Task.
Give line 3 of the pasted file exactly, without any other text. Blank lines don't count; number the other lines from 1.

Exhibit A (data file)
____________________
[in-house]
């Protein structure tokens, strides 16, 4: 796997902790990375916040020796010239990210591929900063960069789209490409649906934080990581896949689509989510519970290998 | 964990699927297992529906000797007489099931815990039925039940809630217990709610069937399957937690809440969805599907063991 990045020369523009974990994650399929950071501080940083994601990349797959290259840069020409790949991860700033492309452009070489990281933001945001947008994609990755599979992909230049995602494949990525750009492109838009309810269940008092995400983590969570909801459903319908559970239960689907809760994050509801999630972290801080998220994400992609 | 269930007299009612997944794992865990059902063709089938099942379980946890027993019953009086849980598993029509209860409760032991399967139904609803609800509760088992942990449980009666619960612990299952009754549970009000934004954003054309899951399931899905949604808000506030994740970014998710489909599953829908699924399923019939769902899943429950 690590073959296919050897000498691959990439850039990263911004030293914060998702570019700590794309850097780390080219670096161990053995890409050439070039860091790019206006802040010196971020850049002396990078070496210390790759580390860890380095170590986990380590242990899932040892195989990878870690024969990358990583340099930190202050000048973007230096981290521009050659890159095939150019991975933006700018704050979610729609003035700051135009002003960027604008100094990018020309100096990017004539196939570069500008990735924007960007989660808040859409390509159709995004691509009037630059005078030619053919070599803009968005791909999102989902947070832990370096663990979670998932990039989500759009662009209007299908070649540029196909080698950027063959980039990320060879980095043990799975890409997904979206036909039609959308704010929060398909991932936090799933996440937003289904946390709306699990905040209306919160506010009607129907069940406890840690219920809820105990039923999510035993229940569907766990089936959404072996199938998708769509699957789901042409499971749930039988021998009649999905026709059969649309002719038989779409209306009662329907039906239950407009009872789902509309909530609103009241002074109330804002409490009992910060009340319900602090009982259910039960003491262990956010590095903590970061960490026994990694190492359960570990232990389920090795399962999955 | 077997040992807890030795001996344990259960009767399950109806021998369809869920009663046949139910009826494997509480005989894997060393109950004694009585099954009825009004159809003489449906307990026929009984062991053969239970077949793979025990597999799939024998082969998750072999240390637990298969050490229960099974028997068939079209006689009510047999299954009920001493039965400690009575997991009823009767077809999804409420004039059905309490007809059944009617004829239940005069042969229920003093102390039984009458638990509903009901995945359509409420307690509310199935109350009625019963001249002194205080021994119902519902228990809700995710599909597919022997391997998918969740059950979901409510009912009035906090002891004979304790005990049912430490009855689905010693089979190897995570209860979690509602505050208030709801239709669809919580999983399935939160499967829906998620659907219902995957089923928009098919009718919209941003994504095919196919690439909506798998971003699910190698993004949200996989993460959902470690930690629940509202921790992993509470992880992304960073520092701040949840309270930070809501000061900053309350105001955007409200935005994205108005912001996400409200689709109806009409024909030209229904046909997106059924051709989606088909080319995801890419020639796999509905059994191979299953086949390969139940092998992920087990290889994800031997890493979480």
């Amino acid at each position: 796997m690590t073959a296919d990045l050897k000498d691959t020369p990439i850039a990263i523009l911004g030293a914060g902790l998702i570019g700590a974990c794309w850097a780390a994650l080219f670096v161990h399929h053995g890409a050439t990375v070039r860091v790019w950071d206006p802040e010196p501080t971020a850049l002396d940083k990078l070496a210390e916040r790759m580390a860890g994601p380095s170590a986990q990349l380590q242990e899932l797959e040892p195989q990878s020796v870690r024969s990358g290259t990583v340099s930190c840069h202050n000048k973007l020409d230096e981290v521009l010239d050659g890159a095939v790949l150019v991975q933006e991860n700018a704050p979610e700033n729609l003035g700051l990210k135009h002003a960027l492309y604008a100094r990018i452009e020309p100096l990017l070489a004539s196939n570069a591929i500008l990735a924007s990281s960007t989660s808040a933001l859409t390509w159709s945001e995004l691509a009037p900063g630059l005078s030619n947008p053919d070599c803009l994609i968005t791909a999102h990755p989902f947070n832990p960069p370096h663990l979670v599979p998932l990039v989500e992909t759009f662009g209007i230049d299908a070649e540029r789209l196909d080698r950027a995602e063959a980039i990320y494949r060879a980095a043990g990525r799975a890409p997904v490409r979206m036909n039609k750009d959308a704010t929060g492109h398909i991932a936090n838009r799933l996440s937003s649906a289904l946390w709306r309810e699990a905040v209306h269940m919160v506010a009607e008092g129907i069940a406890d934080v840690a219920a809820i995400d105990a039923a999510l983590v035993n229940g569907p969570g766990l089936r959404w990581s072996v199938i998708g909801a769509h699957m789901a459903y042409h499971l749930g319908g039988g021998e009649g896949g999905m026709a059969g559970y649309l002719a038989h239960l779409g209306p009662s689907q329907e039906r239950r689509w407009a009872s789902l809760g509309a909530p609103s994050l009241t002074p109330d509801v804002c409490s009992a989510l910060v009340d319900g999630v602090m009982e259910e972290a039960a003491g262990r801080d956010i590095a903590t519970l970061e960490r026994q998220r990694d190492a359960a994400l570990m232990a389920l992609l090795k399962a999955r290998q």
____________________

């Amino acid at each position: 796997m690590t073959a296919d990045l050897k000498d691959t020369p990439i850039a990263i523009l911004g030293a914060g902790l998702i570019g700590a974990c794309w850097a780390a994650l080219f670096v161990h399929h053995g890409a050439t990375v070039r860091v790019w950071d206006p802040e010196p501080t971020a850049l002396d940083k990078l070496a210390e916040r790759m580390a860890g994601p380095s170590a986990q990349l380590q242990e899932l797959e040892p195989q990878s020796v870690r024969s990358g290259t990583v340099s930190c840069h202050n000048k973007l020409d230096e981290v521009l010239d050659g890159a095939v790949l150019v991975q933006e991860n700018a704050p979610e700033n729609l003035g700051l990210k135009h002003a960027l492309y604008a100094r990018i452009e020309p100096l990017l070489a004539s196939n570069a591929i500008l990735a924007s990281s960007t989660s808040a933001l859409t390509w159709s945001e995004l691509a009037p900063g630059l005078s030619n947008p053919d070599c803009l994609i968005t791909a999102h990755p989902f947070n832990p960069p370096h663990l979670v599979p998932l990039v989500e992909t759009f662009g209007i230049d299908a070649e540029r789209l196909d080698r950027a995602e063959a980039i990320y494949r060879a980095a043990g990525r799975a890409p997904v490409r979206m036909n039609k750009d959308a704010t929060g492109h398909i991932a936090n838009r799933l996440s937003s649906a289904l946390w709306r309810e699990a905040v209306h269940m919160v506010a009607e008092g129907i069940a406890d934080v840690a219920a809820i995400d105990a039923a999510l983590v035993n229940g569907p969570g766990l089936r959404w990581s072996v199938i998708g909801a769509h699957m789901a459903y042409h499971l749930g319908g039988g021998e009649g896949g999905m026709a059969g559970y649309l002719a038989h239960l779409g209306p009662s689907q329907e039906r239950r689509w407009a009872s789902l809760g509309a909530p609103s994050l009241t002074p109330d509801v804002c409490s009992a989510l910060v009340d319900g999630v602090m009982e259910e972290a039960a003491g262990r801080d956010i590095a903590t519970l970061e960490r026994q998220r990694d190492a359960a994400l570990m232990a389920l992609l090795k399962a999955r290998q």